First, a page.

A poem written from a child’s perspective also allows tension to build – presenting viewpoints at odds with adults, the world around them, societal norms.
My poems are informed by my life experiences but they are rarely records of, or direct references to that life. Feeling the need to stick to the exact facts of an experience can be limiting – twisting a truth will often serve the poem better. As with any poem, the particular details, the images and the language used must all earn their place.
Humans tend to look for patterns, and sometimes see them when they simply aren’t there (as with some visual illusions). Why do you think that is (or would you disagree?), and does such pattern-seeking have any significance in relation to writing?
Trying to impose an order is what we do. Often, we live in the mind and try to make sense of the craziness that is life. We search for meaning in all sorts of ways – some readily accepted, others less so. When we hurt or feel overwhelmed by what life throws at us, when we feel a lack of control over our own lives, we search for reasons.
In my poem “Signs and Superstitions” I consider this.
I spotted the Plough and the Bear, and wondered why
we search for comfort in the stars, when down below
the earth offers up her well-trodden lanes and roads
and we know those who have seen it all before…
The poem finishes:
For days I gathered feathers wherever they could be found,
no doubt from quilts or pillows or from a passing bird.
I looked both ways at crossings, waited for the sound
of crashing glass, avoided cats and ladders, absurd
I know, a pagan prayer of sorts, I jumped the cracks,
crossed my fingers and scattered the jacks.
For me, writing certainly has something to do with patterns. I don’t see it as pattern seeking – rather pattern forming – in making connections, creating patterns, revealing patterns – even in free forms, there are links between words, sounds, images and ideas.
In a way, poetry can be like astronomy – creating images from separate points that are not usually connected. Do you think there are any fundamental links between science and creative arts?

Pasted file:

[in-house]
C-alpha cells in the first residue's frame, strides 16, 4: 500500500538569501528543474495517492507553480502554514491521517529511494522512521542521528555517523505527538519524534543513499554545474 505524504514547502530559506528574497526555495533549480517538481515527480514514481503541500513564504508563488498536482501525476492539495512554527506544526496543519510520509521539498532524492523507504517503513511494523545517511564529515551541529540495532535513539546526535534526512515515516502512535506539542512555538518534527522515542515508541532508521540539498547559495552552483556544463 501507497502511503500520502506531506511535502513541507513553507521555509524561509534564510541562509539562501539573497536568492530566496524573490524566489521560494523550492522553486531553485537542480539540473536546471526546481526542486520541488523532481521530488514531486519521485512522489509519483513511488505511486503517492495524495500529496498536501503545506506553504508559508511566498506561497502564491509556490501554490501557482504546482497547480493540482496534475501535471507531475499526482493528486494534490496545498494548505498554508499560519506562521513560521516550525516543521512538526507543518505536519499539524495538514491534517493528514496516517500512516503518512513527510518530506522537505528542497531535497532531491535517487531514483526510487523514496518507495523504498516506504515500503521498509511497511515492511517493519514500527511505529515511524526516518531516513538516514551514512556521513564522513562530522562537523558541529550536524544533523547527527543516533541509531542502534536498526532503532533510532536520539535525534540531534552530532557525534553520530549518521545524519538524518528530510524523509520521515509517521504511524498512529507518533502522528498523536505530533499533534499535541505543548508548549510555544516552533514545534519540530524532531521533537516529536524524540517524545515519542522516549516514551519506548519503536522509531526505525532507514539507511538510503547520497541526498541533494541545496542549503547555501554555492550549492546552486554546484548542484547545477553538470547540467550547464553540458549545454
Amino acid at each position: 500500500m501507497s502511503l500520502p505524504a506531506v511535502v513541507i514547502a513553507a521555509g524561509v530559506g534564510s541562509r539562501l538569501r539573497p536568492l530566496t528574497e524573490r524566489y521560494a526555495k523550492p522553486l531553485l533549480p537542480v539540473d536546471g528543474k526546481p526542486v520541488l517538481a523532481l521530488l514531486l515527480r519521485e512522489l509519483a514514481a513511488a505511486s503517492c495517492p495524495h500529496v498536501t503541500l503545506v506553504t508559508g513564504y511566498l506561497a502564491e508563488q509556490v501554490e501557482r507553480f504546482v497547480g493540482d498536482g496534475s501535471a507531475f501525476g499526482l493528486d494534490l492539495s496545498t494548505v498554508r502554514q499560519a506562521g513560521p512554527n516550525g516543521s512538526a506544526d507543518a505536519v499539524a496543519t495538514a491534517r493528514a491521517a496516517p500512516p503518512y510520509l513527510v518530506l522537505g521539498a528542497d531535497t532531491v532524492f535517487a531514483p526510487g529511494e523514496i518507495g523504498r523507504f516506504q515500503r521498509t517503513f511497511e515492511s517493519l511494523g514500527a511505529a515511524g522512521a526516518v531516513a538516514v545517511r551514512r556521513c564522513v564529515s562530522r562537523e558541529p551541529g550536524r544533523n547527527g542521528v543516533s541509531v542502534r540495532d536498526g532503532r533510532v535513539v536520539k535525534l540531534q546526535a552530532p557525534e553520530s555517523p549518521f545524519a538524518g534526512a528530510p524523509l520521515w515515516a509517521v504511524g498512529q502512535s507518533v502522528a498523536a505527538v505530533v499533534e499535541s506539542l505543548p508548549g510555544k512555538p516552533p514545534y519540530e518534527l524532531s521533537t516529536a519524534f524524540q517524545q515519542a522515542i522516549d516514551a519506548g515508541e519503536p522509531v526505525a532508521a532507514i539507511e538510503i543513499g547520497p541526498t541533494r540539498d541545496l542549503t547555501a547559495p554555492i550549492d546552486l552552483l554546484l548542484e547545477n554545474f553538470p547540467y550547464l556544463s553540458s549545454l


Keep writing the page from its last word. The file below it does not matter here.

I do. Both science and poetry deal in close observation of the particular. Patterns emerge and unexpected connections reveal themselves as we question and delve into the uncertainties of life. Both try to make sense of the world and of our place in it.
This poem is taken from your first collection The Woman on the Other Side, published this year by Doire Press. Can you tell us firstly about where you placed this poem in the collection, and why? Can you also tell us a little bit about your process of selection and structuring in relation to the collection?
“The Display” appears about three-quarters of the way through the collection, alongside poems containing images from the heavens – the sun, moon, planets, comets, stars – and our relationship to them. Poems that consider how we make sense of our lives – our beliefs, suspicions, rituals.
The first collection developed one poem at a time. One piece led to another and sequences emerged, such as poems inspired by the life of Russian poet, Marina Tsvetayeva and a set of ekphrastic poems. There are pieces set in the Netherlands and others in Australia. The reader is taken on a geographical journey but it is the emotional landscape I am most concerned with. The notion of who we are ‘on the other side’ of our experiences and our relationships.
In many ways the poems ordered themselves – there seemed to be a natural trajectory when looking at the work as a whole. I moved a few pieces around when there seemed to be a better fit and dropped work that felt out of place.
I am currently working on my second collection which starts with a particular focus and writing it has been a very different process.
Why do you write?
I write to make sense of the world; to create order out of chaos. I love to see experience, feeling, confusion even, take form. I also write to question, to discover, to be surprised.
Writing allows me to initiate conversations that cannot take place in reality.
If you had one piece of advice for a writer, what would it be?
You are the only person with your particular experiences and your responses to them.
You are the only with your voice – believe in that.